Before You Pray
Read: John 15:5–17
Before we conclude that Jesus is giving an unconditional promise to hand us anything we want (just so long as it's good and not too ridiculous or selfish), let's break down this passage carefully.
Condition #1 (Verses 5–7): We must maintain a "living communion" with Christ.
A bouquet of real flowers in a vase can transform a whole room. But I keep fake ones instead, because the bothersome real ones always die in a few days. Severed from their source of nutrition and life, the poor things just can't make it.
In these opening verses, Jesus compares Himself to the vine from which we draw all our sustenance and nutrients. Severed from its vine, a branch dies. It's helpless to sustain itself apart from the vine. Here, He gives us the first condition: "If you abide in Me, and My words abide in you, ask whatever you wish." IF you abide.
We tend to hone in on the "ask whatever you wish" phrase first, but we can't even start to think about applying the second part if we're ignoring the first part—the command to abide.
But what does it mean to "abide"? It's a funny little word that's fallen out of use—so I dug a little through a dusty old book of my dad's. In Kenneth S. Wuest's The New Testament: An Expanded Translation, he helpfully defines the full meaning of the word in the original text: it can literally be translated "If you maintain a living communion with me and my words are at home in you, I command you to ask whatever you wish..."
In other words, before asking we must first be maintaining a living communion with Christ by making His words "at home" in our hearts. We have to be connected to Christ, our Vine, through constant immersion in the Word.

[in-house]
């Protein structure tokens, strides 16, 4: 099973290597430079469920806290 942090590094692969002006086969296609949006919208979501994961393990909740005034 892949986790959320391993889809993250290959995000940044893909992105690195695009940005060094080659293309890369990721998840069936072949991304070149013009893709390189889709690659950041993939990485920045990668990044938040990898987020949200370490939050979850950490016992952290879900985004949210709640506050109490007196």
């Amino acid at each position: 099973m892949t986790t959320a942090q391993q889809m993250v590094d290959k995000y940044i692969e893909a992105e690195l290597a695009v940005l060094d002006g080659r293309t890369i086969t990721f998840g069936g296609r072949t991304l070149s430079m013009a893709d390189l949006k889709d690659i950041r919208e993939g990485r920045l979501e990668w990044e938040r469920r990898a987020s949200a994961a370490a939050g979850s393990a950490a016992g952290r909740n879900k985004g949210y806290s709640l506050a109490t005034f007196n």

Verse 7 continues, "Ask whatever you wish and it will be done for you." Whatever you wish. No caveat. It says "whatever" and it means "whatever." At first, this confused me big-time.
Now consider this verse carefully in light of the previous commands to abide. Jesus can say this safely, without any contradiction, because there is a fusion between the vine and the branches. They aren't in conflict—the branches are not tugging one way and the vine tugging another way. The vine controls the life of the branches; the life in the branches flows from the vine.
What does this mean? If we're "maintaining a living communion" with Christ and His words are "at home" in us, His desires are going to become our desires. We'll be fused together.
Psalm 37:4, which talks about delighting in God and receiving the desires of our hearts, conveys this same idea. It doesn't mean that if you want a boyfriend, it must be God's plan for you. Interpretations like that turn the verse on its head by reversing God's role with ours. Our holy, perfect, ever-loving Father doesn't ever modify His desires to match up with our tiny, imperfect ideas of what's best.
Instead, as we maintain a living communion with Christ through Scripture, He will slowly purge us of the things our flesh desires—and replace those controlling desires with the things He is concerned about. As we give ourselves to the study of the Word, our minds will be filled with the things His mind is filled with. We'll be praying more God-centered prayers and fewer me-centered ones. And God will be actively making good on the promise to do "whatever" we ask in His name.
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